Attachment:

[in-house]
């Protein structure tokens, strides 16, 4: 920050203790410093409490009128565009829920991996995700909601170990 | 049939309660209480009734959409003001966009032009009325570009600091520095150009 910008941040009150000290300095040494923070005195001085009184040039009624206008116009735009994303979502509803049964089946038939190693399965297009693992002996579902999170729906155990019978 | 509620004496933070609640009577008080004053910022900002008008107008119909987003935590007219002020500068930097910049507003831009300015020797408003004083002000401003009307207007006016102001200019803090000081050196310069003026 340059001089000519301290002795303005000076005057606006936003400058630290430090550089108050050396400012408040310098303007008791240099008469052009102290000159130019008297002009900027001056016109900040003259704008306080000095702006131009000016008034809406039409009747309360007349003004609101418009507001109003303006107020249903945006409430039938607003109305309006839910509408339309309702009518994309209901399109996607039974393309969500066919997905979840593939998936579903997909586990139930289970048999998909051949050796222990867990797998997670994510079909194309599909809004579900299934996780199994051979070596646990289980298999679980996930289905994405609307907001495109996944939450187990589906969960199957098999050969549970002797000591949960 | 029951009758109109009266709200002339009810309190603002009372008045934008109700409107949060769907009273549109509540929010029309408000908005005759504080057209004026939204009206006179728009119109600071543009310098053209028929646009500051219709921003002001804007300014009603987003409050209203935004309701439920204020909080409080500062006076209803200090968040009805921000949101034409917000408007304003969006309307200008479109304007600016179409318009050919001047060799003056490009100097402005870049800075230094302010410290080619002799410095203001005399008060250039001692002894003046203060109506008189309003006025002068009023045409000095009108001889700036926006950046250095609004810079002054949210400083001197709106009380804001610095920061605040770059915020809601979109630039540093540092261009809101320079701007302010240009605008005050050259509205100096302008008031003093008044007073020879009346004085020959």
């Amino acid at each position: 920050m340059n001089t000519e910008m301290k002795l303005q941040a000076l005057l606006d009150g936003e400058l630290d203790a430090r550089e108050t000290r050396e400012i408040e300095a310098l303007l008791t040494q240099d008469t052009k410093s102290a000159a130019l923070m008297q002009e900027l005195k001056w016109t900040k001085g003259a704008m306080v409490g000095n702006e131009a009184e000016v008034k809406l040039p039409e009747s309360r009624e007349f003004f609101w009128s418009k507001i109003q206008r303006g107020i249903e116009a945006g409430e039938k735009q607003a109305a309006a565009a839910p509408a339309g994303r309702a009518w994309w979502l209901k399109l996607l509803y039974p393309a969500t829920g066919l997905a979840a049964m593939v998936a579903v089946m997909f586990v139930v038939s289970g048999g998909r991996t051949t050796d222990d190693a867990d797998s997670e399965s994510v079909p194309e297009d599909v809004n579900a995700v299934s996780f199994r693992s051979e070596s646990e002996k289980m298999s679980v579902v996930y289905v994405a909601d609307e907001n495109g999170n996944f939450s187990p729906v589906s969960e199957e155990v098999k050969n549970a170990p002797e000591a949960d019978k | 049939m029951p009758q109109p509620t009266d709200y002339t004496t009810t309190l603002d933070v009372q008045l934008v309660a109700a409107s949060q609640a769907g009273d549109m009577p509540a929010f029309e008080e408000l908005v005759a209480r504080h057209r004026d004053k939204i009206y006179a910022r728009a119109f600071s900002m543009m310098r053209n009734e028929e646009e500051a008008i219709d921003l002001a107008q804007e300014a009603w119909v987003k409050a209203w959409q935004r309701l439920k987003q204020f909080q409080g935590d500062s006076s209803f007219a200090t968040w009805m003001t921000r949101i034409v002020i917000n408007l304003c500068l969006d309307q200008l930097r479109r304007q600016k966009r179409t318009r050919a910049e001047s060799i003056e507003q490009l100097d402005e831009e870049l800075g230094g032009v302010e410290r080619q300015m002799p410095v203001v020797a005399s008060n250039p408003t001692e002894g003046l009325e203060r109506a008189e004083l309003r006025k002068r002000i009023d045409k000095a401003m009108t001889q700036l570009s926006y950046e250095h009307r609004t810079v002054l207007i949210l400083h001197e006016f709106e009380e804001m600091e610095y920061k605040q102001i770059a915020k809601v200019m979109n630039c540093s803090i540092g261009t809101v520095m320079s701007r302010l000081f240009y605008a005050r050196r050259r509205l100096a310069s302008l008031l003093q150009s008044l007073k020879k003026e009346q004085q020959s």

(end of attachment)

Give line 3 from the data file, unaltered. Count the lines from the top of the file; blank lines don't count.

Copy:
């Amino acid at each position: 920050m340059n001089t000519e910008m301290k002795l303005q941040a000076l005057l606006d009150g936003e400058l630290d203790a430090r550089e108050t000290r050396e400012i408040e300095a310098l303007l008791t040494q240099d008469t052009k410093s102290a000159a130019l923070m008297q002009e900027l005195k001056w016109t900040k001085g003259a704008m306080v409490g000095n702006e131009a009184e000016v008034k809406l040039p039409e009747s309360r009624e007349f003004f609101w009128s418009k507001i109003q206008r303006g107020i249903e116009a945006g409430e039938k735009q607003a109305a309006a565009a839910p509408a339309g994303r309702a009518w994309w979502l209901k399109l996607l509803y039974p393309a969500t829920g066919l997905a979840a049964m593939v998936a579903v089946m997909f586990v139930v038939s289970g048999g998909r991996t051949t050796d222990d190693a867990d797998s997670e399965s994510v079909p194309e297009d599909v809004n579900a995700v299934s996780f199994r693992s051979e070596s646990e002996k289980m298999s679980v579902v996930y289905v994405a909601d609307e907001n495109g999170n996944f939450s187990p729906v589906s969960e199957e155990v098999k050969n549970a170990p002797e000591a949960d019978k | 049939m029951p009758q109109p509620t009266d709200y002339t004496t009810t309190l603002d933070v009372q008045l934008v309660a109700a409107s949060q609640a769907g009273d549109m009577p509540a929010f029309e008080e408000l908005v005759a209480r504080h057209r004026d004053k939204i009206y006179a910022r728009a119109f600071s900002m543009m310098r053209n009734e028929e646009e500051a008008i219709d921003l002001a107008q804007e300014a009603w119909v987003k409050a209203w959409q935004r309701l439920k987003q204020f909080q409080g935590d500062s006076s209803f007219a200090t968040w009805m003001t921000r949101i034409v002020i917000n408007l304003c500068l969006d309307q200008l930097r479109r304007q600016k966009r179409t318009r050919a910049e001047s060799i003056e507003q490009l100097d402005e831009e870049l800075g230094g032009v302010e410290r080619q300015m002799p410095v203001v020797a005399s008060n250039p408003t001692e002894g003046l009325e203060r109506a008189e004083l309003r006025k002068r002000i009023d045409k000095a401003m009108t001889q700036l570009s926006y950046e250095h009307r609004t810079v002054l207007i949210l400083h001197e006016f709106e009380e804001m600091e610095y920061k605040q102001i770059a915020k809601v200019m979109n630039c540093s803090i540092g261009t809101v520095m320079s701007r302010l000081f240009y605008a005050r050196r050259r509205l100096a310069s302008l008031l003093q150009s008044l007073k020879k003026e009346q004085q020959s």